10 Most Unfair Football Red Cards in Recent Memory
Generally a good referee goes unnoticed throughout the game because neither side have any qualms with his or her decisions.
A wrong red card could be the deciding factor in a club progressing to the UEFA Champions League final or lead to a club getting relegated.
We're talking about players and managers potentially losing their jobs over one bad decision.
Here are the 10 most unfair football red cards in recent memory.
This list isn't exhaustive, so feel free to comment below with examples of other unfair red cards.
Referee Kim Milton Nielsen could possibly be the last referee ever to escape being scapegoated by the English.
Not only did he rule out a legitimate Sol Campbell goal but he softly sent off David Beckham.
Beckham tapped Diego Simeone with the heel of his boot, yet the Argentine not only appealed to referee Nielsen but collapsed to the group to emphasise how hurt he was.
Yet, it wasn't referee Nielsen who was scapegoated but Beckham.
Three years later, he redeemed himself by sending England into the 2002 FIFA World Cup with a last-minute free kick against Greece.
Shades of Rivaldo surfaced when Abdul Kader Keïta clutched his face "in agony" after Kaká merely palmed the Ivorian in the chest.
People often fail to mention that Thiago Motta was a serial diver at Barcelona.
In fact, that's the only thing I can remember him doing at Barça.
So in a way, it's karma that he ended up getting sent off after an Oscar-worthy performance by Sergio Busquets.
Joey Barton had created a reputation as a hard man, so the idea that the Englishman would feign an injury didn't even enter referee Peter Walton's thought process.
The irony of the situation was Barton was irate with Gervinho's dive, yet proceeded to dive himself to get the Ivorian sent off.
Years later and the French people haven't forgotten Slaven Bilić's dive which led to Laurent Blanc missing the 1998 FIFA World Cup final.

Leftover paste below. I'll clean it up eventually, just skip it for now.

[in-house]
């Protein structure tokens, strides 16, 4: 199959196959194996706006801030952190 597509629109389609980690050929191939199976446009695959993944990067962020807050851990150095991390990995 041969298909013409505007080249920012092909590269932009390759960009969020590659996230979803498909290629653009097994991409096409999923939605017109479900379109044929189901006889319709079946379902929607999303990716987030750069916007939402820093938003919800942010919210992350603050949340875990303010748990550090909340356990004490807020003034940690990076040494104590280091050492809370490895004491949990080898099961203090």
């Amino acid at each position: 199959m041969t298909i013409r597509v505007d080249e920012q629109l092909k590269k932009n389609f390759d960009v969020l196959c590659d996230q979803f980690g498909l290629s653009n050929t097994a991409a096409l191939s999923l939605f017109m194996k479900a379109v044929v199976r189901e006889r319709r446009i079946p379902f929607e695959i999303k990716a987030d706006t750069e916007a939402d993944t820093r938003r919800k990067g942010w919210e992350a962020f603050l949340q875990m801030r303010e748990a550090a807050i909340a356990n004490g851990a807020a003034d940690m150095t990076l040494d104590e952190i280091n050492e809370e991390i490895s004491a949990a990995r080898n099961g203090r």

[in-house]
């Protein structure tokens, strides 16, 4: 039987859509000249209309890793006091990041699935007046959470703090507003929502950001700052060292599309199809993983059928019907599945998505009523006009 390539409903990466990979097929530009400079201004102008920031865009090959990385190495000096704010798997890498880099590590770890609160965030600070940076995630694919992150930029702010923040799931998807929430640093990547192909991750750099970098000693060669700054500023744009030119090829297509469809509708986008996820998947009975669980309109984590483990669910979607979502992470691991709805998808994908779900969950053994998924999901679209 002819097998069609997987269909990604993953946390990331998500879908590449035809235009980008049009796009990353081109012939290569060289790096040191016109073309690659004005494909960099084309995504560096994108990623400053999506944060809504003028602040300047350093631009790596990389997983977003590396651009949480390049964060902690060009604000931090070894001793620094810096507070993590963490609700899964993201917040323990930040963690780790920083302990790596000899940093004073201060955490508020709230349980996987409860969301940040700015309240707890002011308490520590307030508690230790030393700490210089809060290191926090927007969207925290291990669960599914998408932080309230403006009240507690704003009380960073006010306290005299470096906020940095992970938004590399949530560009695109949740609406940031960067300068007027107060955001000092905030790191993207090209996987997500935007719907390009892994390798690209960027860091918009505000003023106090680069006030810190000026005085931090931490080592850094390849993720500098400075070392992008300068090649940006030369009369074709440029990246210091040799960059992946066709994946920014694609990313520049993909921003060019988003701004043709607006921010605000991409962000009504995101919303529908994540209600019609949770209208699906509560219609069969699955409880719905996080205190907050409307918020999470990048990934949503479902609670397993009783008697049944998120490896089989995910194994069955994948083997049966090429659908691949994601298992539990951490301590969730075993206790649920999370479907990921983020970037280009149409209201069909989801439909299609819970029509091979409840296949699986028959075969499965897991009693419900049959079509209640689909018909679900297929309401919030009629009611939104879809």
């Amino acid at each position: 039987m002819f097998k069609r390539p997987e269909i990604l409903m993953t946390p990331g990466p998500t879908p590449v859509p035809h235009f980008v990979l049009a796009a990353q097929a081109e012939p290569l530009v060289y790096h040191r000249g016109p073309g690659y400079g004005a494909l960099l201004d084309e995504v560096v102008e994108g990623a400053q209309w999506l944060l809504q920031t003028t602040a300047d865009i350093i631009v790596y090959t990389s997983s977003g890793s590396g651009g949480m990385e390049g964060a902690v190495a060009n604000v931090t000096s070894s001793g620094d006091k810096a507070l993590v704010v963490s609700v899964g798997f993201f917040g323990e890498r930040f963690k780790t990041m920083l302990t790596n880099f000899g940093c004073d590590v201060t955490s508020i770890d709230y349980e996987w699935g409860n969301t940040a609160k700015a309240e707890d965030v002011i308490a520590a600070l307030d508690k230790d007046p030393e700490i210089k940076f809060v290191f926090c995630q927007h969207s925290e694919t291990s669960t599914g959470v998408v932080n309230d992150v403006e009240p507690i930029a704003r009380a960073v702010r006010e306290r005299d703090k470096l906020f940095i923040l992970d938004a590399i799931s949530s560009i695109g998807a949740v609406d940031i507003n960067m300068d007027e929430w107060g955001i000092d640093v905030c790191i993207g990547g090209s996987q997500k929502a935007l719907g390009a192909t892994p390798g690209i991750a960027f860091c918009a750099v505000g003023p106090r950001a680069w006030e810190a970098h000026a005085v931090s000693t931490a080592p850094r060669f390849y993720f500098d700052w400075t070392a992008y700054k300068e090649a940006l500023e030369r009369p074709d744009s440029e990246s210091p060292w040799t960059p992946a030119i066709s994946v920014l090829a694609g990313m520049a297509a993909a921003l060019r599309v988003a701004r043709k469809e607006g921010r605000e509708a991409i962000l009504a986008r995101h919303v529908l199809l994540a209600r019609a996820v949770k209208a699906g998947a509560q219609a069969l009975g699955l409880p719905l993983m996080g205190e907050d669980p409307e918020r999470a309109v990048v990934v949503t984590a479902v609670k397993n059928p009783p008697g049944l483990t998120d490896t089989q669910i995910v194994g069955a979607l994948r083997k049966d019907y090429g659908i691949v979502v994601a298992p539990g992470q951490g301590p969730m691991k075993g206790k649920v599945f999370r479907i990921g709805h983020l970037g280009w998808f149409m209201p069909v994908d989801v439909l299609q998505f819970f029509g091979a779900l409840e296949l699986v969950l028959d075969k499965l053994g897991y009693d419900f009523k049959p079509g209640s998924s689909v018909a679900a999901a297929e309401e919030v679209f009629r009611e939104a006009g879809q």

Bilić explained what happened:
As on all corners, I was marking Laurent Blanc. Nothing had happened between us during the whole game. Then, out of nowhere, he hit me. It wasn’t like Mike Tyson, but I was struck.
I panicked and collapsed. Why did I panic? Because only one thing mattered—not to get a yellow card because I would have been suspended since taking a booking against Romania in the previous round.
It's a shame that Rivaldo's 2002 FIFA World Cup will forever be tarnished by his acting workshop—something Sergio Busquets later studied day and night at La Masia.
This incident has so many similarities to the Pedro Monzón red card during the 1990 FIFA World Cup.
Jürgen Klinsmann, perhaps the greatest diver ever, hurdled over Monzón's dangerous tackle and then proceeded to feign injury.
If Dani Alves had allowed Pepe to clatter him, the Brazilian could have his leg broken, so in that split moment, he reacted by diving.
It was a perfect synchronised dive because watching it live, it looked like a clear-cut red card, but slow-motion replay indicted that Pepe made no contact whatsoever.
Like Alves, Klinsmann risked injury if he had allowed Monzón to clean him up.
Both Alves and Klinsmann decided to not only dive to avoid injury but also to get the opposing player sent off.
Now this is the gray area in diving.
What if the diver is only diving to avoid an injury from a reckless tackle?
Referee Roberto Silvera dished out four red cards during this Copa Libertadores game between Santos and Colo-Colo.
Neymar's red card was just bizarre but to a put a positive spin on it—millions witnessed his outrageous goal.
When disgruntled Chelsea supporters and Barcelona haters point to this game as a clear example of "UEFAlona"—they conveniently leave out the injustice that was dealt to Éric Abidal.
Referee Tom Henning Øvrebø was not bribed by Barcelona, because if he was, he wouldn't have sent off Abidal.
What were the chances of Nicolas Anelka tripping over himself with Abidal right next to him?
It's so sad that Abidal missed the UEFA Champions League final because of this unfair red card.
This was so heartbreaking because this incident happened on Gianfranco Zola's birthday.
I suspect Arrigo Sacchi gave Zola a cameo appearance as a birthday present, considering the then-Parma midfielder hadn't even played a single minute.
What did Zola do?
It was a shameless act from Augustine Eguavoen and a ridiculous red card by referee Arturo Brizio Carter.
Of all the players referee Carter could impose his will on, he had to do it to the nicest guy on the field on his birthday for a nonexistent foul.
This was Zola's first and last FIFA World Cup game.
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